State lawmakers say workers' comp hikes detrimental

October 25, 2012

As members of the House Small Business Caucus, we would like to state publicly how concerned we are over a proposal to increase workers’ compensation insurance rates by more than 40 percent for nearly all businesses in Delaware.

If approved, a 40 percent increase to premium rates - set to take effect Dec. 1 - could essentially cripple Delaware’s economy, making the state’s rates the second highest in the nation, only behind Illinois.

Workers’ compensation insurance provides coverage for an employee who is injured on the job.  Coverage for injured employees typically includes medical and rehabilitation costs, as well as lost wages.

The proposed rate hike is part of a filing submitted recently by the Delaware Compensation Rating Bureau.  The proposal will be the subject of a public hearing next month by the State Insurance Commissioner and, at that time, discussions will be held on whether to approve the rate hike in its current form or to amend the filing.

Realizing the magnitude of this issue and the possibly very damaging effects a more than 40 percent increase could have on Delaware’s small business community, members of the House Small Business Caucus recently met with the Department of Insurance and its team of experts reviewing the DCRB filing.

Deputy Insurance Commissioner Gene Reed provided the committee with an overview of the filing, explaining that the rate increase proposal - using 2010 insurance claim data - is the result of two main outlying factors:

• An increase in the length and severity of the claims; and

• An increase in the medical costs associated with treating the claimants.
The larger concern, at this point, is the effect a more than 40 percent increase would have on small business owners in Delaware.  There is a general consensus that a rate hike to this degree would have a detrimental effect on companies.  In simple terms, a business now paying $20,000 in workers’ compensation rates will be paying nearly $30,000, and a company paying $70,000 would be paying close to $100,000.

These increases to the already numerous and often rising costs of running a business are expected to go into effect in less than a month-and-a-half.  What business could really afford such a dramatic budget increase with only weeks’ notice?  Not only will business growth be automatically stunted if this increase goes into effect, many companies could be forced to examine whether layoffs are necessary.  Neither decision would benefit Delaware’s already sluggish economy.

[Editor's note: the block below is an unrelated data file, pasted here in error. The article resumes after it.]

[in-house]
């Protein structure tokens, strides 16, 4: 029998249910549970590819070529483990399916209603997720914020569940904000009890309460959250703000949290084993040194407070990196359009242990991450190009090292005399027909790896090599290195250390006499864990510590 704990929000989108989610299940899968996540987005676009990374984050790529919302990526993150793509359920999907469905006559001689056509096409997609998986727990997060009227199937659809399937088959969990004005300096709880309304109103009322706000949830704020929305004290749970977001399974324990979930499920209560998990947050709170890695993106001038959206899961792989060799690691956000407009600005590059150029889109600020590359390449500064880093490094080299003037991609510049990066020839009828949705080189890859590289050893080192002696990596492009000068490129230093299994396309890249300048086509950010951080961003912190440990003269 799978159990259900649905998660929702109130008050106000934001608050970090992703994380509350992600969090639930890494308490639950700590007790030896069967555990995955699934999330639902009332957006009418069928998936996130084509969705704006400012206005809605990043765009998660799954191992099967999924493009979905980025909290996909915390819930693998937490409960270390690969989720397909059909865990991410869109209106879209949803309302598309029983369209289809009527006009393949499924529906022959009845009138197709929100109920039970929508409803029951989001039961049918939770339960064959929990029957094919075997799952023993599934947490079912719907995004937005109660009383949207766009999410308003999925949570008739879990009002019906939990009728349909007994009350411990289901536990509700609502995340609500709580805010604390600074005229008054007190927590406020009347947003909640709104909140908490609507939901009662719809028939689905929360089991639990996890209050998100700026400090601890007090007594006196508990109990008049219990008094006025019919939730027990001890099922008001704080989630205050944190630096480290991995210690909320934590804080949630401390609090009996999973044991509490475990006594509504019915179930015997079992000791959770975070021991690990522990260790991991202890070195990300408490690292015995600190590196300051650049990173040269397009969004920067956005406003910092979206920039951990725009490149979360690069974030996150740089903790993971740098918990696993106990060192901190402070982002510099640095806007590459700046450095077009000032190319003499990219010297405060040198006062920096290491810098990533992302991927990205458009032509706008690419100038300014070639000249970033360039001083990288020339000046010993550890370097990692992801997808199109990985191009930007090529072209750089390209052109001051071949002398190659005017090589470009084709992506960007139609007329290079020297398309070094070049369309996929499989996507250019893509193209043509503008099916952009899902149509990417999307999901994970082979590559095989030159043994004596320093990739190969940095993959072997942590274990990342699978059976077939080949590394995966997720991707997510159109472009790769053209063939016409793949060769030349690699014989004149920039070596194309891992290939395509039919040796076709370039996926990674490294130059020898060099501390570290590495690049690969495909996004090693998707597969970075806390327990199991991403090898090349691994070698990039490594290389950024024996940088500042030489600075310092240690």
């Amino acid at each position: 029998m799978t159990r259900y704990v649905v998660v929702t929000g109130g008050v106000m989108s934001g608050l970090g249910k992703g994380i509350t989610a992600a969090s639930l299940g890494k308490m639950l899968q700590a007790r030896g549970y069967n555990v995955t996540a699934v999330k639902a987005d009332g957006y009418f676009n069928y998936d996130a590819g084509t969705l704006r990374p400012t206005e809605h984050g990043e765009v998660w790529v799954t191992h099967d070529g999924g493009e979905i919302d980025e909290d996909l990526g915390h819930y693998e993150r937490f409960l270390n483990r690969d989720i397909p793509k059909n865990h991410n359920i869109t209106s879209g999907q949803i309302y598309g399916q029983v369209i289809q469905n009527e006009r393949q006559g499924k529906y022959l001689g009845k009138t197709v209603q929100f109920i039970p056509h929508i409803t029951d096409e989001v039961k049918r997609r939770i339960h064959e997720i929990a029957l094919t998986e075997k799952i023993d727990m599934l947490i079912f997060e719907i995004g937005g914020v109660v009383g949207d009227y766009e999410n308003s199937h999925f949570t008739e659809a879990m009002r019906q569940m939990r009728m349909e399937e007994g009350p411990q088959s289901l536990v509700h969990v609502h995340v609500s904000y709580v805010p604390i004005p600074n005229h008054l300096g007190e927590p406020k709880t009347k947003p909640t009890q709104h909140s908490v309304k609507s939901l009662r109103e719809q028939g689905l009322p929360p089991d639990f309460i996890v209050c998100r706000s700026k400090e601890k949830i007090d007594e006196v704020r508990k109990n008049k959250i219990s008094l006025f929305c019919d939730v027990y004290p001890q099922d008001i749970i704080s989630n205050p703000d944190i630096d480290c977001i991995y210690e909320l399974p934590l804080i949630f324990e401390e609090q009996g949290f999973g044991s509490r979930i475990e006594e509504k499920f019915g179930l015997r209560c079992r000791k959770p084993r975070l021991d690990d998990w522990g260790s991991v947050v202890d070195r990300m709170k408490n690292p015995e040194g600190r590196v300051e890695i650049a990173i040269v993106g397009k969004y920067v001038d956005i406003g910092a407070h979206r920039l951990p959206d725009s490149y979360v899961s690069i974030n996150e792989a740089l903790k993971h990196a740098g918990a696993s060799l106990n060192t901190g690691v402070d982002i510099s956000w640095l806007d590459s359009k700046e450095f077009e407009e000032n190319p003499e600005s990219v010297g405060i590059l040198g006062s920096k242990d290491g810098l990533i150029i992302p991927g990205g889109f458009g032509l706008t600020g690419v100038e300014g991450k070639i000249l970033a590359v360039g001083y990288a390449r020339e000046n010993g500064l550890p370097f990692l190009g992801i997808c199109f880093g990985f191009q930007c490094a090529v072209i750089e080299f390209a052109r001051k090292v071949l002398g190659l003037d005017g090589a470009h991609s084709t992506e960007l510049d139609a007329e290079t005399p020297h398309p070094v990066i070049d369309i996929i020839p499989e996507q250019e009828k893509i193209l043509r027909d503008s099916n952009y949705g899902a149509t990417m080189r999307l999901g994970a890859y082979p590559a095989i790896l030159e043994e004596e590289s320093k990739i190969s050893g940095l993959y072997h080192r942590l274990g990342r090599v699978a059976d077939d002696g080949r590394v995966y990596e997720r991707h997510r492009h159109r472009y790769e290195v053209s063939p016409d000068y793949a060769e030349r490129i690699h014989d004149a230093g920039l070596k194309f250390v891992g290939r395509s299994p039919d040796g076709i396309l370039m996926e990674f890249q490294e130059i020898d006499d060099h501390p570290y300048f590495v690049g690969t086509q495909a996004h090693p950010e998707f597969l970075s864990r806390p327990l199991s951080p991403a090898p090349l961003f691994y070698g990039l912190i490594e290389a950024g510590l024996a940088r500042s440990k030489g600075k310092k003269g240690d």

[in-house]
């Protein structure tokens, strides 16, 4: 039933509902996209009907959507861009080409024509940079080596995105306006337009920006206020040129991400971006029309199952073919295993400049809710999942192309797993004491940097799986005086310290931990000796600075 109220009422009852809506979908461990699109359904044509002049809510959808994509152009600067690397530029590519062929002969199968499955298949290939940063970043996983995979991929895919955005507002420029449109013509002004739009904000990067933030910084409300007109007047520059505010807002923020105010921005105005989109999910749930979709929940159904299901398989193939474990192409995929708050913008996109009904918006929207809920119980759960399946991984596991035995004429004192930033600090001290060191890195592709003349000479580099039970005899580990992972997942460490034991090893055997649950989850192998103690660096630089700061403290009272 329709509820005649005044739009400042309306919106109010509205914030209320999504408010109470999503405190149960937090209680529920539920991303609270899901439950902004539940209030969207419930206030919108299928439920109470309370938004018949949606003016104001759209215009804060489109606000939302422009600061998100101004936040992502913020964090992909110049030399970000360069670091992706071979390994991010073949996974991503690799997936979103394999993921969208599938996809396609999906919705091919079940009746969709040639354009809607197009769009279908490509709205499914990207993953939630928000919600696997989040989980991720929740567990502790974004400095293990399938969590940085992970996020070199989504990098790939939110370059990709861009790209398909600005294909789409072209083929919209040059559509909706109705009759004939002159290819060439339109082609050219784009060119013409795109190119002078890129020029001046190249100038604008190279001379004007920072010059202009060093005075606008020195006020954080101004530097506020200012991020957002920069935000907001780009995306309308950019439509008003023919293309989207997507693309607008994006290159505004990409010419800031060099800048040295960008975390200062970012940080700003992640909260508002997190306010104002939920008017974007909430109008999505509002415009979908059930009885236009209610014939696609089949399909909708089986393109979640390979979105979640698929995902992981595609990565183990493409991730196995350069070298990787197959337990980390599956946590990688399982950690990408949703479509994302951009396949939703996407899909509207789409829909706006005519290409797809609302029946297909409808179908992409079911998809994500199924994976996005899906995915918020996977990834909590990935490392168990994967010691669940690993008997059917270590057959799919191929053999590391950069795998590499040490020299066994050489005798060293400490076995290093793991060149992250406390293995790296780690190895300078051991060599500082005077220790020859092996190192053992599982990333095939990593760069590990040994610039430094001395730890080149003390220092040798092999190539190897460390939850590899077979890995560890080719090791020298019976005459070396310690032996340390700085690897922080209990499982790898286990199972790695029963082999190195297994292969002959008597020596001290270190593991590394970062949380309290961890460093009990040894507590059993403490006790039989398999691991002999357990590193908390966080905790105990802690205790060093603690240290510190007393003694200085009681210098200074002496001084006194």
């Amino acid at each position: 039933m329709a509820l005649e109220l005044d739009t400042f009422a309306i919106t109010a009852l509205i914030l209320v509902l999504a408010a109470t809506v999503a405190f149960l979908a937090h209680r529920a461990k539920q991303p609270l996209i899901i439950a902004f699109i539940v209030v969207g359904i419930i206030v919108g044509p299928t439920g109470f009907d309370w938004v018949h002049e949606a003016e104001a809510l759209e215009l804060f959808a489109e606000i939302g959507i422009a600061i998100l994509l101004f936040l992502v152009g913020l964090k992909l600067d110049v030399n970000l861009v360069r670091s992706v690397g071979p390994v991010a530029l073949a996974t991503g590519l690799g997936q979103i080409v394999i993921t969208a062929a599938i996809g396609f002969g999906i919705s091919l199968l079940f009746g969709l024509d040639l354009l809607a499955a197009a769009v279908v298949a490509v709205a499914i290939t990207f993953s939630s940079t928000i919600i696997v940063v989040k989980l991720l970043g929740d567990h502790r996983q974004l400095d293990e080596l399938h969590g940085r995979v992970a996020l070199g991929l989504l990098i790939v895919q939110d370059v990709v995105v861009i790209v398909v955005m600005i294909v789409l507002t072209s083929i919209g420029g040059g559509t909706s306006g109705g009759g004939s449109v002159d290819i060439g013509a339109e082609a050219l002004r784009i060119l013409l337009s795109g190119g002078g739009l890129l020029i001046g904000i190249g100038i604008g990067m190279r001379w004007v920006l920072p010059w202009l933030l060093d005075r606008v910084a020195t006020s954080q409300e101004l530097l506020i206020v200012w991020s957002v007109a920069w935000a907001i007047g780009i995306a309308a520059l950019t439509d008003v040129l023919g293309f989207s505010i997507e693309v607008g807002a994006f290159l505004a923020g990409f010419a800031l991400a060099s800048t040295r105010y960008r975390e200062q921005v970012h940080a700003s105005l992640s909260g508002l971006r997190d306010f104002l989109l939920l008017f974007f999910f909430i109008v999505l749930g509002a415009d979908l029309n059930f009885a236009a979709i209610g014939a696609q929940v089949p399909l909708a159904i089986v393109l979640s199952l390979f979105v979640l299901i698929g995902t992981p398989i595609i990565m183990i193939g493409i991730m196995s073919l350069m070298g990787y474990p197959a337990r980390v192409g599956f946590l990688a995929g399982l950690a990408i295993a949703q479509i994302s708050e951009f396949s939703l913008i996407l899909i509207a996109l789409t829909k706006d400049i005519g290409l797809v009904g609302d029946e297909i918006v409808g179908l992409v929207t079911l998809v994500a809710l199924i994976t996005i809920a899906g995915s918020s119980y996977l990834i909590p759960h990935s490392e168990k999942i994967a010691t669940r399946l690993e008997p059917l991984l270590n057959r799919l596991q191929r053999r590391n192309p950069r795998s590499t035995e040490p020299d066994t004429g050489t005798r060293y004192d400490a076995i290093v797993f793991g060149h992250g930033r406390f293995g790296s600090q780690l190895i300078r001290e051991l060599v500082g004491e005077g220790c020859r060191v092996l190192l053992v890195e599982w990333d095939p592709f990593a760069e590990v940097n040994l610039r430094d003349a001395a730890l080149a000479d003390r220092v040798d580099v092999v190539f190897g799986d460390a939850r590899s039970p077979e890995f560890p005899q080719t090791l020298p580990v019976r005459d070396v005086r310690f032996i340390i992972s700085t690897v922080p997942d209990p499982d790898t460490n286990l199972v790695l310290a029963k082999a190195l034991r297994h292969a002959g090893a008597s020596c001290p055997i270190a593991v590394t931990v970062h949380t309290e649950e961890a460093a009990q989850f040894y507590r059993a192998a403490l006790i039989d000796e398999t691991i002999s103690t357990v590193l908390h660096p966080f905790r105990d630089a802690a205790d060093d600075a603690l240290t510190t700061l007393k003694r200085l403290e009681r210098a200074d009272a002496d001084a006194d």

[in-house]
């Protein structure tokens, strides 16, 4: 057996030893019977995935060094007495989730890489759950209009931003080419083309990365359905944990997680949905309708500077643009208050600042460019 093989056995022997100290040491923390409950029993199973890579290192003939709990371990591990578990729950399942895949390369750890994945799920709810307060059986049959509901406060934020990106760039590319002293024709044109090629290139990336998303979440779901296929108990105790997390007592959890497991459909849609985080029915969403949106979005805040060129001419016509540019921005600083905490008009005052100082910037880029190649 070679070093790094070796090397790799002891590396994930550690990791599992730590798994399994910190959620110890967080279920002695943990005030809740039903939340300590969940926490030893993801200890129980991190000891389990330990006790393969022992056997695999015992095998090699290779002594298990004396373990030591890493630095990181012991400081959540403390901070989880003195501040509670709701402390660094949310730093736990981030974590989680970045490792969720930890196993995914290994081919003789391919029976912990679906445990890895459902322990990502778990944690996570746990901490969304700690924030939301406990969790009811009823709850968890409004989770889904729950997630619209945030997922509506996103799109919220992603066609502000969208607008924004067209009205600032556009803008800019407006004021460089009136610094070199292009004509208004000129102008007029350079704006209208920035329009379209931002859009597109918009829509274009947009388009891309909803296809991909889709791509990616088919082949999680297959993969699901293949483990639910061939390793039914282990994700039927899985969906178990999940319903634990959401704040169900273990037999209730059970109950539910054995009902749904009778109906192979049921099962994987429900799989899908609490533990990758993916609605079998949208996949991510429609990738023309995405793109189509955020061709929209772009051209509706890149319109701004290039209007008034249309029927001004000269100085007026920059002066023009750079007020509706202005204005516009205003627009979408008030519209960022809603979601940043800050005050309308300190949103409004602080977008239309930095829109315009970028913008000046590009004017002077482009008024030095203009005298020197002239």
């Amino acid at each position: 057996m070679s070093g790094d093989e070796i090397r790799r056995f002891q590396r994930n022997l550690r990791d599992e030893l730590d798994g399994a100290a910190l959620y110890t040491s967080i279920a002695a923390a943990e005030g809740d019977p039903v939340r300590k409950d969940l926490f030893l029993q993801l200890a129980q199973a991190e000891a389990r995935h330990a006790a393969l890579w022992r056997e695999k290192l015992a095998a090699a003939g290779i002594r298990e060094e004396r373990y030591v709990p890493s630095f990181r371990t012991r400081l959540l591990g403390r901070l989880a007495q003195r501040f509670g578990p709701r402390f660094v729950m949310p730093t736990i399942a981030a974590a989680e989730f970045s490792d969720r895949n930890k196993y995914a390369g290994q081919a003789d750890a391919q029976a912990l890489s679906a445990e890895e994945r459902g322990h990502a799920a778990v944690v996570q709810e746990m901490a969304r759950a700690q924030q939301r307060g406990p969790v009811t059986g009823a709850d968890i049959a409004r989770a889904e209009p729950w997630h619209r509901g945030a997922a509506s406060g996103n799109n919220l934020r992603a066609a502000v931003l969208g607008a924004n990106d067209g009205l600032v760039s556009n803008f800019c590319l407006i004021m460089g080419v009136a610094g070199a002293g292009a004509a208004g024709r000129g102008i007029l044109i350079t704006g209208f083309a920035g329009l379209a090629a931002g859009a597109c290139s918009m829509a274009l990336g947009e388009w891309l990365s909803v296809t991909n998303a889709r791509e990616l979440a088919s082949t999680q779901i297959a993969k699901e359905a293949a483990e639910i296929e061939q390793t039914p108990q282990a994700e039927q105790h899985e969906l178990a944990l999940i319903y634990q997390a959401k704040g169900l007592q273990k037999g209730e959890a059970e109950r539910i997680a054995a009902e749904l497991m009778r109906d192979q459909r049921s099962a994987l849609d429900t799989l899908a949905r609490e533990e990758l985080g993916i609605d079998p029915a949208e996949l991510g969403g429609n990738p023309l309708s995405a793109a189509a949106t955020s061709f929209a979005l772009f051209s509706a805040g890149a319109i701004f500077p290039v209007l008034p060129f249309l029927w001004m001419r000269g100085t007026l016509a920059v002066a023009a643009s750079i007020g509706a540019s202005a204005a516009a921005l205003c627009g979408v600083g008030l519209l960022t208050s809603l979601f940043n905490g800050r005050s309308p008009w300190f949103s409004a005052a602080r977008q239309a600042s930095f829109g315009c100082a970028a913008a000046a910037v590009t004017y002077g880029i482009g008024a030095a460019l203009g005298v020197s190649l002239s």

We encourage small business owners to attend a public information session that has been scheduled on the rate hike proposal, Tuesday, Oct. 30, between 7 and 9 p.m. at the CHEER Community Center on Sandhill Road in Georgetown.

A public hearing by a hearing officer will then be held Tuesday, Nov. 20, after which the insurance commissioner will make a determination on “whether the requested rates are excessive, inadequate, or unfairly discriminatory.”

We appreciate the feedback we have received so far from many Delaware companies on this proposal and we hope that they stay involved in the process over the next few weeks.  In addition, we will continue to examine the workers’ comp issue, as well as whether anything can be done legislatively as it relates to improving the system when the General Assembly reconvenes in January.

The Small Business Caucus remains committed to those issues and concerns that impact employers throughout the state and we realize workers’ compensation is at the forefront of those.  As caucus members, we will be sure to keep workers’ compensation as a high-priority item to be addressed upon the legislature’s return next year.

Daniel B. Short
Bryon H. Short
S. Quinton Johnson, IV
Ruth Briggs King       
Michael Ramone
Darryl M. Scott
Lincoln Willis
David L. Wilson
Delaware House of Representatives

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